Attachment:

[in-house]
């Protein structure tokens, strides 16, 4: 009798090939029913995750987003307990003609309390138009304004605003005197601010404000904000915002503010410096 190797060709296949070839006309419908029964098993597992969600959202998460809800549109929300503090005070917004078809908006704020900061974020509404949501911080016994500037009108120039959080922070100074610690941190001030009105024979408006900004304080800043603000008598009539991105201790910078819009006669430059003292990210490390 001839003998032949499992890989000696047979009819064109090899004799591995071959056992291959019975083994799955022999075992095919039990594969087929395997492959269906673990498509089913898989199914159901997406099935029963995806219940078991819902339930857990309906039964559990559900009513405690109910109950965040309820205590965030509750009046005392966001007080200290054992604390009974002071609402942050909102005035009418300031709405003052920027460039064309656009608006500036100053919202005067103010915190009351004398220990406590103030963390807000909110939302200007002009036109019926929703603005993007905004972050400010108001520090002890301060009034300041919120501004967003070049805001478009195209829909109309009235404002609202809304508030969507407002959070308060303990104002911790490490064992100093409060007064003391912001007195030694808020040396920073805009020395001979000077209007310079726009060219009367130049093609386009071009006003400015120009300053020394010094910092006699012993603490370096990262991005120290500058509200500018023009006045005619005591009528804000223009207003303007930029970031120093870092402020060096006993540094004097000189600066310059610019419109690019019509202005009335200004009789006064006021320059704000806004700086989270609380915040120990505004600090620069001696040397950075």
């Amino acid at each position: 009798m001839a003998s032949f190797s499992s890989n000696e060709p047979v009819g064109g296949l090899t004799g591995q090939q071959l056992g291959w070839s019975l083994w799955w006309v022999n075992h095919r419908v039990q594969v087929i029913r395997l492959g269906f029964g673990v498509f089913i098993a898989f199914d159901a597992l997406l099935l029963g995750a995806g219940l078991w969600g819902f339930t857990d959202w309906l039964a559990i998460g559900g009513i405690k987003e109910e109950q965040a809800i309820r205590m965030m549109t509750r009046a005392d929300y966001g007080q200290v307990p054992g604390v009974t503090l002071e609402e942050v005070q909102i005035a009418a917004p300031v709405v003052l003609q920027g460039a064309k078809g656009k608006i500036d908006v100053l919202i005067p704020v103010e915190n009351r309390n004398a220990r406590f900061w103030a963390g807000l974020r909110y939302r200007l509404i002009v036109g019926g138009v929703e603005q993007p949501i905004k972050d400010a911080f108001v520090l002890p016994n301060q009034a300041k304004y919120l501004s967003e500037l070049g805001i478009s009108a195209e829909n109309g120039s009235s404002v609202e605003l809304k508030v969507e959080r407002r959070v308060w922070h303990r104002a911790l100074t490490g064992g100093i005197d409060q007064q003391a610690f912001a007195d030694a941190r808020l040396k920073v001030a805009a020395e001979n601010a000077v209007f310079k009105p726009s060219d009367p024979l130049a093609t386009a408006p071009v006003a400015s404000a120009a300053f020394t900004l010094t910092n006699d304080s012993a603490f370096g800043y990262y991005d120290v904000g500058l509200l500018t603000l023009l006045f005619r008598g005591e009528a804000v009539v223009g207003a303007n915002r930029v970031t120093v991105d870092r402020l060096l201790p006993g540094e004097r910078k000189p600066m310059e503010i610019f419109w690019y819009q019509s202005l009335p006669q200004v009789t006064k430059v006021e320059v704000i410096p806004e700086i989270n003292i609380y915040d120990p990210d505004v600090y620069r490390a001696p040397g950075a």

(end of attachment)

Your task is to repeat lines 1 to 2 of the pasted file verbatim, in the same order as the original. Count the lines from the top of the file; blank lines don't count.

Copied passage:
[in-house]
């Protein structure tokens, strides 16, 4: 009798090939029913995750987003307990003609309390138009304004605003005197601010404000904000915002503010410096 190797060709296949070839006309419908029964098993597992969600959202998460809800549109929300503090005070917004078809908006704020900061974020509404949501911080016994500037009108120039959080922070100074610690941190001030009105024979408006900004304080800043603000008598009539991105201790910078819009006669430059003292990210490390 001839003998032949499992890989000696047979009819064109090899004799591995071959056992291959019975083994799955022999075992095919039990594969087929395997492959269906673990498509089913898989199914159901997406099935029963995806219940078991819902339930857990309906039964559990559900009513405690109910109950965040309820205590965030509750009046005392966001007080200290054992604390009974002071609402942050909102005035009418300031709405003052920027460039064309656009608006500036100053919202005067103010915190009351004398220990406590103030963390807000909110939302200007002009036109019926929703603005993007905004972050400010108001520090002890301060009034300041919120501004967003070049805001478009195209829909109309009235404002609202809304508030969507407002959070308060303990104002911790490490064992100093409060007064003391912001007195030694808020040396920073805009020395001979000077209007310079726009060219009367130049093609386009071009006003400015120009300053020394010094910092006699012993603490370096990262991005120290500058509200500018023009006045005619005591009528804000223009207003303007930029970031120093870092402020060096006993540094004097000189600066310059610019419109690019019509202005009335200004009789006064006021320059704000806004700086989270609380915040120990505004600090620069001696040397950075």